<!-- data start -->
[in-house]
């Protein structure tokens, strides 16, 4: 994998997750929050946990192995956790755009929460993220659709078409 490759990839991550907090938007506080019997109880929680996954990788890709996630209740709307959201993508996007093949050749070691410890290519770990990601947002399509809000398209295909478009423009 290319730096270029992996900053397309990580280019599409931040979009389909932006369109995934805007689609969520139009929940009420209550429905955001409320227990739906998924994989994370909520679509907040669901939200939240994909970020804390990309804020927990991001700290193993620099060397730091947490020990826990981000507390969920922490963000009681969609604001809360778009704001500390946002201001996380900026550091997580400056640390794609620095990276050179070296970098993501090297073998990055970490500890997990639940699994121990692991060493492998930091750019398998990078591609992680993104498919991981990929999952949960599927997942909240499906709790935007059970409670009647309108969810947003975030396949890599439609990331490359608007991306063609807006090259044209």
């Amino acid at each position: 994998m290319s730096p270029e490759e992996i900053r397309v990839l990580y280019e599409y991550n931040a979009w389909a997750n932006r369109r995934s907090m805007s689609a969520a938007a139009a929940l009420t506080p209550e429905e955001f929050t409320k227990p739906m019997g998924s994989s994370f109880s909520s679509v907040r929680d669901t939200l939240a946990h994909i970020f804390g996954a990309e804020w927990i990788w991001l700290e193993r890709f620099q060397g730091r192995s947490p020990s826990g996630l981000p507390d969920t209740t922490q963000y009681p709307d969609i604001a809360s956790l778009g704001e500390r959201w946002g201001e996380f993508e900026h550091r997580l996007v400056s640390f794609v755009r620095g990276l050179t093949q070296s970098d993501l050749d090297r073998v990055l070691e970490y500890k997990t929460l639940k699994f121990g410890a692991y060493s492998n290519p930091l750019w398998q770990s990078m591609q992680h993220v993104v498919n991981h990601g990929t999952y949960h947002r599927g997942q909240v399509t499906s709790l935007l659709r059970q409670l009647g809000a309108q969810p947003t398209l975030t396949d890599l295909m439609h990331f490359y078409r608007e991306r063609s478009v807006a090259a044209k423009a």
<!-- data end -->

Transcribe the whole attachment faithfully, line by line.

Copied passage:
[in-house]
């Protein structure tokens, strides 16, 4: 994998997750929050946990192995956790755009929460993220659709078409 490759990839991550907090938007506080019997109880929680996954990788890709996630209740709307959201993508996007093949050749070691410890290519770990990601947002399509809000398209295909478009423009 290319730096270029992996900053397309990580280019599409931040979009389909932006369109995934805007689609969520139009929940009420209550429905955001409320227990739906998924994989994370909520679509907040669901939200939240994909970020804390990309804020927990991001700290193993620099060397730091947490020990826990981000507390969920922490963000009681969609604001809360778009704001500390946002201001996380900026550091997580400056640390794609620095990276050179070296970098993501090297073998990055970490500890997990639940699994121990692991060493492998930091750019398998990078591609992680993104498919991981990929999952949960599927997942909240499906709790935007059970409670009647309108969810947003975030396949890599439609990331490359608007991306063609807006090259044209």
């Amino acid at each position: 994998m290319s730096p270029e490759e992996i900053r397309v990839l990580y280019e599409y991550n931040a979009w389909a997750n932006r369109r995934s907090m805007s689609a969520a938007a139009a929940l009420t506080p209550e429905e955001f929050t409320k227990p739906m019997g998924s994989s994370f109880s909520s679509v907040r929680d669901t939200l939240a946990h994909i970020f804390g996954a990309e804020w927990i990788w991001l700290e193993r890709f620099q060397g730091r192995s947490p020990s826990g996630l981000p507390d969920t209740t922490q963000y009681p709307d969609i604001a809360s956790l778009g704001e500390r959201w946002g201001e996380f993508e900026h550091r997580l996007v400056s640390f794609v755009r620095g990276l050179t093949q070296s970098d993501l050749d090297r073998v990055l070691e970490y500890k997990t929460l639940k699994f121990g410890a692991y060493s492998n290519p930091l750019w398998q770990s990078m591609q992680h993220v993104v498919n991981h990601g990929t999952y949960h947002r599927g997942q909240v399509t499906s709790l935007l659709r059970q409670l009647g809000a309108q969810p947003t398209l975030t396949d890599l295909m439609h990331f490359y078409r608007e991306r063609s478009v807006a090259a044209k423009a």